A Engenharia Biomédica (EB) é uma área de interface que agrega profissionais e pesquisadores de diversas disciplinas. Devido à grande abrangência da EB muitas vezes pode ser difícil delimitar suas fronteiras. Neste contexto, esta obra apresenta uma coletânea de artigos que define e discute aplicações da EB em diversos cenários. A expectativa é prover, ao leitor, exemplos concretos e práticos que o auxiliem na identificação de tecnologias, técnicas e tendências em EB. Este livro é resultado das inúmeras ações para a disseminação do conhecimento e promoção da EB no Brasil que foram realizadas durante o XXIV Congresso Brasileiro de Engenharia Biomédica (CBEB 2014), promovido pela Sociedade Brasileira de Engenharia Biomédica (SBEB - www.sbeb.org.br), que aconteceu de 13 a 17 de outubro de 2014, em Uberlândia, Minas Gerais, Brasil. A obra reuniu a contribuição de pesquisadores renomados que apresentaram e discutiram temas atuais e de grande interesse no cenário nacional e internacional: Ética e Saúde Pública, Avaliação de Tecnologias em Saúde, Imagens Médicas, Óptica Biomédica, Biologia Computacional, Biossensores, Processamento e Modelagem de Sistemas Biológicos, Engenharia de Reabilitação, Instrumentação Biomédica. Todos os artigos foram avaliados por pares que contribuíram significativamente para a excelência técnica e científica deste livro. Os editores agradecem a todos os revisores que doaram tempo e experiência, e também às agências de fomento (CAPES, CNPq, FAPEMIG) que financiaram a publicação da obra. EditoresAdriano de Oliveira Andrade, Alcimar Barbosa Soares, Alexandre Cardoso, Edgard Afonso Lamounierwork_tiaituvzg5h7ziymjzabn2rydmWed, 20 Apr 2022 00:00:00 GMTMortensen Logics
https://scholar.archive.org/work/tf2jrrlebvcoveu7ape4dab5tq
Mortensen introduced a connexive logic commonly known as 'M3V'. M3V is obtained by adding a special conditional to LP. Among its most notable features, besides its being connexive, M3V is negation-inconsistent and it validates the negation of every conditional. But Mortensen has also studied and applied extensively other non-connexive logics, for example, closed set logic, CSL, and a variant of Sette's logic, identified and called 'P2' by Marcos. In this paper, we analyze and compare systematically the connexive variants of CSL and P2, obtained by adding the M3V conditional to them. Our main observations are two. First, that the inconsistency of M3V is exacerbated in the connexive variant of closed set logic, while it is attenuated in the connexive variant of the Sette-like P2. Second, that the M3V conditional is, unlike other conditionals, "connexively stable", meaning that it remains connexive when combined with the main paraconsistent negations.Luis Estrada-González, Fernando Cano-Jorgework_tf2jrrlebvcoveu7ape4dab5tqThu, 14 Apr 2022 00:00:00 GMTFoundations for programming and implementing effect handlers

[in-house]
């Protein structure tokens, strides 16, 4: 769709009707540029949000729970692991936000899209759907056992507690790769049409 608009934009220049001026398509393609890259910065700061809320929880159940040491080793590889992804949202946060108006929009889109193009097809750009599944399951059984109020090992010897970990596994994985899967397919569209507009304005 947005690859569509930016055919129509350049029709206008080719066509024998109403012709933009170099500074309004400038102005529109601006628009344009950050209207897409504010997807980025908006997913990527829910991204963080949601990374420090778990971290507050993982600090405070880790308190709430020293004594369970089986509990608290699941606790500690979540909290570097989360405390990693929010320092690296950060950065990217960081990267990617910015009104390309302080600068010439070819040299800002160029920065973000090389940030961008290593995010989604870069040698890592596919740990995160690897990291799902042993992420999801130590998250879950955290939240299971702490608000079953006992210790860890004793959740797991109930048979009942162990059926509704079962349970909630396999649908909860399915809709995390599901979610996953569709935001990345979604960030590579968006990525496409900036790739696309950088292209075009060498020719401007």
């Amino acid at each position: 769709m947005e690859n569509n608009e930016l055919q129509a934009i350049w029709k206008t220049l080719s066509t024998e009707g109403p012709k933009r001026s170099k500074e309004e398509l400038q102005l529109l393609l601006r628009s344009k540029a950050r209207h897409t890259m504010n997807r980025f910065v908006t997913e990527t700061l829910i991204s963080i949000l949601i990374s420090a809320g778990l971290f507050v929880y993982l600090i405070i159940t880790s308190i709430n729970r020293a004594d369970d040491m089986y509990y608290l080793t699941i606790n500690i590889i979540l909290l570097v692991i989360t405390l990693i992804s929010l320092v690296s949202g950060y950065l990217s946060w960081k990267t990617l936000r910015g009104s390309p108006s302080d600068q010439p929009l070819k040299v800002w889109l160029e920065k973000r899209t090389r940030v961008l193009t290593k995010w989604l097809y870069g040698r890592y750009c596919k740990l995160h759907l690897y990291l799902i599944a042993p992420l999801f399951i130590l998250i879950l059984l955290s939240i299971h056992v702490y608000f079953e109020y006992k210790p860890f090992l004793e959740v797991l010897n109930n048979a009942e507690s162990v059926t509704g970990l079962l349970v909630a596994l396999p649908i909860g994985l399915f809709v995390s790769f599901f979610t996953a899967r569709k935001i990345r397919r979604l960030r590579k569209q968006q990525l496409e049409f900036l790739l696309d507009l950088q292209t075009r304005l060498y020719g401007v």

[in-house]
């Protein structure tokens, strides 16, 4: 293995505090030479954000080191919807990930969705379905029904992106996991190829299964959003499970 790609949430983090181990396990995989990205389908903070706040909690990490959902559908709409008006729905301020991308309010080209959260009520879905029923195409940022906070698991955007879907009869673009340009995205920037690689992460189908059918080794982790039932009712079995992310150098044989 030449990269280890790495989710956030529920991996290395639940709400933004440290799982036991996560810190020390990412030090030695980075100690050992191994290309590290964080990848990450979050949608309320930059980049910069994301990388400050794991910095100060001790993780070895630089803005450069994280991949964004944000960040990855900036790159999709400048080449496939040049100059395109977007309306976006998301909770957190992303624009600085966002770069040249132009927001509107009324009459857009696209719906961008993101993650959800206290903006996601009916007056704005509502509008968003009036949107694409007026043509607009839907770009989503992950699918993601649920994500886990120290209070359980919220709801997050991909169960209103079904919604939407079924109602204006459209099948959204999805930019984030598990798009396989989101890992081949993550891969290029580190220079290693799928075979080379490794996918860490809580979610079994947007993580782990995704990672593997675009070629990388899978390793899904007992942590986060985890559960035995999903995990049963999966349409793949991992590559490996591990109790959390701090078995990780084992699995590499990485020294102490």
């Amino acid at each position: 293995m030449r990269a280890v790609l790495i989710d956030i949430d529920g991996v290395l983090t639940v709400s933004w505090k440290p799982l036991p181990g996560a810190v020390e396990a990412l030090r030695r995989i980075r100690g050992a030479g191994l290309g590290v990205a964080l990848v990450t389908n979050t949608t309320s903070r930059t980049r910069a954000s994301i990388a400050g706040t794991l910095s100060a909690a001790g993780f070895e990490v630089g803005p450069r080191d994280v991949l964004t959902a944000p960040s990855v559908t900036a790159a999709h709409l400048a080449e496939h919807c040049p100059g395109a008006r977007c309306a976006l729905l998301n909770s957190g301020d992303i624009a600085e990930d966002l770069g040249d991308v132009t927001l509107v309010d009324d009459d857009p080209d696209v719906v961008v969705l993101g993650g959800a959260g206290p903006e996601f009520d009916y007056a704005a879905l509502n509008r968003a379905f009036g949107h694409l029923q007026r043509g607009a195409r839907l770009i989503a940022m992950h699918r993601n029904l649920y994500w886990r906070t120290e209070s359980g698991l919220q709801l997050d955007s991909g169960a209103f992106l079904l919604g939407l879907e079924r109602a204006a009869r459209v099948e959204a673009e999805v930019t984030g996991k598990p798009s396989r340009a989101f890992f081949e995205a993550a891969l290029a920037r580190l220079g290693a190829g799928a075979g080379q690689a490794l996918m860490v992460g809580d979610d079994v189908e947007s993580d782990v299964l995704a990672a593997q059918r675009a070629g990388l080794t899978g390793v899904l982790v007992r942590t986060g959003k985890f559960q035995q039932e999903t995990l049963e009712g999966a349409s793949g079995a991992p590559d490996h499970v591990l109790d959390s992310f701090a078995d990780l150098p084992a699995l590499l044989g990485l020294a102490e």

https://scholar.archive.org/work/b2vymvtluzesrpbgsv22n4f3nm
First-class control operators provide programmers with an expressive and efficient means for manipulating control through reification of the current control state as a first-class object, enabling programmers to implement their own computational effects and control idioms as shareable libraries. Effect handlers provide a particularly structured approach to programming with first-class control by naming control reifying operations and separating from their handling. This thesis is composed of three strands of work in which I develop operational foundations for programming and implementing effect handlers as well as exploring the expressive power of effect handlers. The first strand develops a fine-grain call-by-value core calculus of a statically typed programming language with a structural notion of effect types, as opposed to the nominal notion of effect types that dominates the literature. With the structural approach, effects need not be declared before use. The usual safety properties of statically typed programming are retained by making crucial use of row polymorphism to build and track effect signatures. The calculus features three forms of handlers: deep, shallow, and parameterised. They each offer a different approach to manipulate the control state of programs. Traditional deep handlers are defined by folds over computation trees, and are the original con-struct proposed by Plotkin and Pretnar. Shallow handlers are defined by case splits (rather than folds) over computation trees. Parameterised handlers are deep handlers extended with a state value that is threaded through the folds over computation trees. To demonstrate the usefulness of effects and handlers as a practical programming abstraction I implement the essence of a small UNIX-style operating system complete with multi-user environment, time-sharing, and file I/O. The second strand studies continuation passing style (CPS) and abstract machine semantics, which are foundational techniques that admit a unified basis for implementing deep, shallow [...]Daniel Hillerström, University Of Edinburgh, Sam Lindley, John Longleywork_b2vymvtluzesrpbgsv22n4f3nmTue, 12 Apr 2022 00:00:00 GMTDagstuhl Reports, Volume 11, Issue 10, October 2021, Complete Issue
https://scholar.archive.org/work/3w5nqw2gangnrkuqgfzp32cw4u
Dagstuhl Reports, Volume 11, Issue 10, October 2021, Complete Issuework_3w5nqw2gangnrkuqgfzp32cw4uMon, 11 Apr 2022 00:00:00 GMT